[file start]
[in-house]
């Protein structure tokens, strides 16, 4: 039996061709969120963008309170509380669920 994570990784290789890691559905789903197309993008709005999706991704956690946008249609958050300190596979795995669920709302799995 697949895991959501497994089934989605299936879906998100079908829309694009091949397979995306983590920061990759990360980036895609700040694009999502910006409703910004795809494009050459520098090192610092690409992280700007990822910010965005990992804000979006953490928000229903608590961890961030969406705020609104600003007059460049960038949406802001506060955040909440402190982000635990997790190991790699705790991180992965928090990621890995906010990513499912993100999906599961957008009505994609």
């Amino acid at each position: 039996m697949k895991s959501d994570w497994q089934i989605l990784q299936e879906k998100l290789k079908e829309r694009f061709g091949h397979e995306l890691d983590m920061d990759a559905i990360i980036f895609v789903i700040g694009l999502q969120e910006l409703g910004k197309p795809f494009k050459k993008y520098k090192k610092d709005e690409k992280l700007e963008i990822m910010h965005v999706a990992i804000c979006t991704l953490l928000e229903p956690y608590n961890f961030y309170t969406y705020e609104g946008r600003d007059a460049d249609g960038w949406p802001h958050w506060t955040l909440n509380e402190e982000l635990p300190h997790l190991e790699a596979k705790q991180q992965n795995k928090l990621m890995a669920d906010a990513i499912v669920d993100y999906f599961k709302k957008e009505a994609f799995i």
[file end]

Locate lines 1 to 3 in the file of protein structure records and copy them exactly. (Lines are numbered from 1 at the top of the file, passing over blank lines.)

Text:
[in-house]
């Protein structure tokens, strides 16, 4: 039996061709969120963008309170509380669920 994570990784290789890691559905789903197309993008709005999706991704956690946008249609958050300190596979795995669920709302799995 697949895991959501497994089934989605299936879906998100079908829309694009091949397979995306983590920061990759990360980036895609700040694009999502910006409703910004795809494009050459520098090192610092690409992280700007990822910010965005990992804000979006953490928000229903608590961890961030969406705020609104600003007059460049960038949406802001506060955040909440402190982000635990997790190991790699705790991180992965928090990621890995906010990513499912993100999906599961957008009505994609």
């Amino acid at each position: 039996m697949k895991s959501d994570w497994q089934i989605l990784q299936e879906k998100l290789k079908e829309r694009f061709g091949h397979e995306l890691d983590m920061d990759a559905i990360i980036f895609v789903i700040g694009l999502q969120e910006l409703g910004k197309p795809f494009k050459k993008y520098k090192k610092d709005e690409k992280l700007e963008i990822m910010h965005v999706a990992i804000c979006t991704l953490l928000e229903p956690y608590n961890f961030y309170t969406y705020e609104g946008r600003d007059a460049d249609g960038w949406p802001h958050w506060t955040l909440n509380e402190e982000l635990p300190h997790l190991e790699a596979k705790q991180q992965n795995k928090l990621m890995a669920d906010a990513i499912v669920d993100y999906f599961k709302k957008e009505a994609f799995i």